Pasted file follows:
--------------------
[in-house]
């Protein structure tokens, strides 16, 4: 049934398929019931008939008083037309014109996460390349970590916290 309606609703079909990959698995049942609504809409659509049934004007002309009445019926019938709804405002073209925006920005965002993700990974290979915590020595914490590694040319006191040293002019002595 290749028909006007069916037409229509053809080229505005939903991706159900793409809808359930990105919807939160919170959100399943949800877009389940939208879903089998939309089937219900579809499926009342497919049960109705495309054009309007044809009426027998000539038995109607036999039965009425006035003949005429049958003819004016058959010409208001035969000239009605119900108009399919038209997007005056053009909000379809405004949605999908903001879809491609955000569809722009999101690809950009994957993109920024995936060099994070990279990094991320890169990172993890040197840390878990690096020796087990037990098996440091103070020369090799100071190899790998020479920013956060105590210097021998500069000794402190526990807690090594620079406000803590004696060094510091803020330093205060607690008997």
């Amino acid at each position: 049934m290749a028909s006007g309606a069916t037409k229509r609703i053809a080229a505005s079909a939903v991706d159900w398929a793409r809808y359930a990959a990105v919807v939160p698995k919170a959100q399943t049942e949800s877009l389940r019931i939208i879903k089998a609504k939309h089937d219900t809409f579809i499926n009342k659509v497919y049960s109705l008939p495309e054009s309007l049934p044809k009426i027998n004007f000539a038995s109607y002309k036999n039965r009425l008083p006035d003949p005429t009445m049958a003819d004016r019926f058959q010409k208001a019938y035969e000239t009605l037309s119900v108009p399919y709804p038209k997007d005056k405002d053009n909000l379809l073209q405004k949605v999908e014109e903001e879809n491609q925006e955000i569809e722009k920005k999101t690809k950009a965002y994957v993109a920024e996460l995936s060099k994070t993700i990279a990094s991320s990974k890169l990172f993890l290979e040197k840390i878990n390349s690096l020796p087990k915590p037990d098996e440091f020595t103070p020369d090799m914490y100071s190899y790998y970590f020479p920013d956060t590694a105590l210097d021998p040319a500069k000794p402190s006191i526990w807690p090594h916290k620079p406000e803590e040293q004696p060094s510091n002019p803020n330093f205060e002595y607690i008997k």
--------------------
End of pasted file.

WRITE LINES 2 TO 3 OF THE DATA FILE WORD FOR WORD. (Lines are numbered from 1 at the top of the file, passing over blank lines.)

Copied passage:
């Protein structure tokens, strides 16, 4: 049934398929019931008939008083037309014109996460390349970590916290 309606609703079909990959698995049942609504809409659509049934004007002309009445019926019938709804405002073209925006920005965002993700990974290979915590020595914490590694040319006191040293002019002595 290749028909006007069916037409229509053809080229505005939903991706159900793409809808359930990105919807939160919170959100399943949800877009389940939208879903089998939309089937219900579809499926009342497919049960109705495309054009309007044809009426027998000539038995109607036999039965009425006035003949005429049958003819004016058959010409208001035969000239009605119900108009399919038209997007005056053009909000379809405004949605999908903001879809491609955000569809722009999101690809950009994957993109920024995936060099994070990279990094991320890169990172993890040197840390878990690096020796087990037990098996440091103070020369090799100071190899790998020479920013956060105590210097021998500069000794402190526990807690090594620079406000803590004696060094510091803020330093205060607690008997």
């Amino acid at each position: 049934m290749a028909s006007g309606a069916t037409k229509r609703i053809a080229a505005s079909a939903v991706d159900w398929a793409r809808y359930a990959a990105v919807v939160p698995k919170a959100q399943t049942e949800s877009l389940r019931i939208i879903k089998a609504k939309h089937d219900t809409f579809i499926n009342k659509v497919y049960s109705l008939p495309e054009s309007l049934p044809k009426i027998n004007f000539a038995s109607y002309k036999n039965r009425l008083p006035d003949p005429t009445m049958a003819d004016r019926f058959q010409k208001a019938y035969e000239t009605l037309s119900v108009p399919y709804p038209k997007d005056k405002d053009n909000l379809l073209q405004k949605v999908e014109e903001e879809n491609q925006e955000i569809e722009k920005k999101t690809k950009a965002y994957v993109a920024e996460l995936s060099k994070t993700i990279a990094s991320s990974k890169l990172f993890l290979e040197k840390i878990n390349s690096l020796p087990k915590p037990d098996e440091f020595t103070p020369d090799m914490y100071s190899y790998y970590f020479p920013d956060t590694a105590l210097d021998p040319a500069k000794p402190s006191i526990w807690p090594h916290k620079p406000e803590e040293q004696p060094s510091n002019p803020n330093f205060e002595y607690i008997k």